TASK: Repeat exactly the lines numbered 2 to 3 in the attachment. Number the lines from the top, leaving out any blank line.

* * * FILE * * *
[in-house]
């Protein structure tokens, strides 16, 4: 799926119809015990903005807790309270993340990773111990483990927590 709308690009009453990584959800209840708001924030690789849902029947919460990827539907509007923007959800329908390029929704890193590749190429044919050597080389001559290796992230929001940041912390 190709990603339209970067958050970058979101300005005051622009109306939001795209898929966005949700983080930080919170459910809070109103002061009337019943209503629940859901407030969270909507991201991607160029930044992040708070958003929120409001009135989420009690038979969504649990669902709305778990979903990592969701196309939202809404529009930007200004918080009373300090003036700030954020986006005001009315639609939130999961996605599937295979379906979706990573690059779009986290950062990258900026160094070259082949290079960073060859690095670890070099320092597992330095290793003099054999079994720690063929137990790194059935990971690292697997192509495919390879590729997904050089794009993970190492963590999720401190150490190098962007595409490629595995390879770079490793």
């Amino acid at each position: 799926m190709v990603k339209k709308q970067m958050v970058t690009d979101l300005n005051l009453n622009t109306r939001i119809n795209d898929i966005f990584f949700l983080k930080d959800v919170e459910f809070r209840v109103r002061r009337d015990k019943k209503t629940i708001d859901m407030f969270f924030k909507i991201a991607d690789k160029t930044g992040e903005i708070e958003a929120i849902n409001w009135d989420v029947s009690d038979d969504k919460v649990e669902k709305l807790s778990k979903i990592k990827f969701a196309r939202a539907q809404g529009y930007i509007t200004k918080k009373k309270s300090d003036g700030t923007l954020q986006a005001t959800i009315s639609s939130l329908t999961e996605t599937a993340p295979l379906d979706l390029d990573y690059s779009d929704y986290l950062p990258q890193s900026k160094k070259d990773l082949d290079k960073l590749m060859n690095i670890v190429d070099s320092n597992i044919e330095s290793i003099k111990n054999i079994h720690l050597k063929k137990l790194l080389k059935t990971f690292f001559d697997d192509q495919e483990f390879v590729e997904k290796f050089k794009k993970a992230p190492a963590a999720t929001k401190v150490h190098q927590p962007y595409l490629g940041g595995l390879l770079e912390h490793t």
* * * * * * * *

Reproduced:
């Protein structure tokens, strides 16, 4: 799926119809015990903005807790309270993340990773111990483990927590 709308690009009453990584959800209840708001924030690789849902029947919460990827539907509007923007959800329908390029929704890193590749190429044919050597080389001559290796992230929001940041912390 190709990603339209970067958050970058979101300005005051622009109306939001795209898929966005949700983080930080919170459910809070109103002061009337019943209503629940859901407030969270909507991201991607160029930044992040708070958003929120409001009135989420009690038979969504649990669902709305778990979903990592969701196309939202809404529009930007200004918080009373300090003036700030954020986006005001009315639609939130999961996605599937295979379906979706990573690059779009986290950062990258900026160094070259082949290079960073060859690095670890070099320092597992330095290793003099054999079994720690063929137990790194059935990971690292697997192509495919390879590729997904050089794009993970190492963590999720401190150490190098962007595409490629595995390879770079490793």
């Amino acid at each position: 799926m190709v990603k339209k709308q970067m958050v970058t690009d979101l300005n005051l009453n622009t109306r939001i119809n795209d898929i966005f990584f949700l983080k930080d959800v919170e459910f809070r209840v109103r002061r009337d015990k019943k209503t629940i708001d859901m407030f969270f924030k909507i991201a991607d690789k160029t930044g992040e903005i708070e958003a929120i849902n409001w009135d989420v029947s009690d038979d969504k919460v649990e669902k709305l807790s778990k979903i990592k990827f969701a196309r939202a539907q809404g529009y930007i509007t200004k918080k009373k309270s300090d003036g700030t923007l954020q986006a005001t959800i009315s639609s939130l329908t999961e996605t599937a993340p295979l379906d979706l390029d990573y690059s779009d929704y986290l950062p990258q890193s900026k160094k070259d990773l082949d290079k960073l590749m060859n690095i670890v190429d070099s320092n597992i044919e330095s290793i003099k111990n054999i079994h720690l050597k063929k137990l790194l080389k059935t990971f690292f001559d697997d192509q495919e483990f390879v590729e997904k290796f050089k794009k993970a992230p190492a963590a999720t929001k401190v150490h190098q927590p962007y595409l490629g940041g595995l390879l770079e912390h490793t």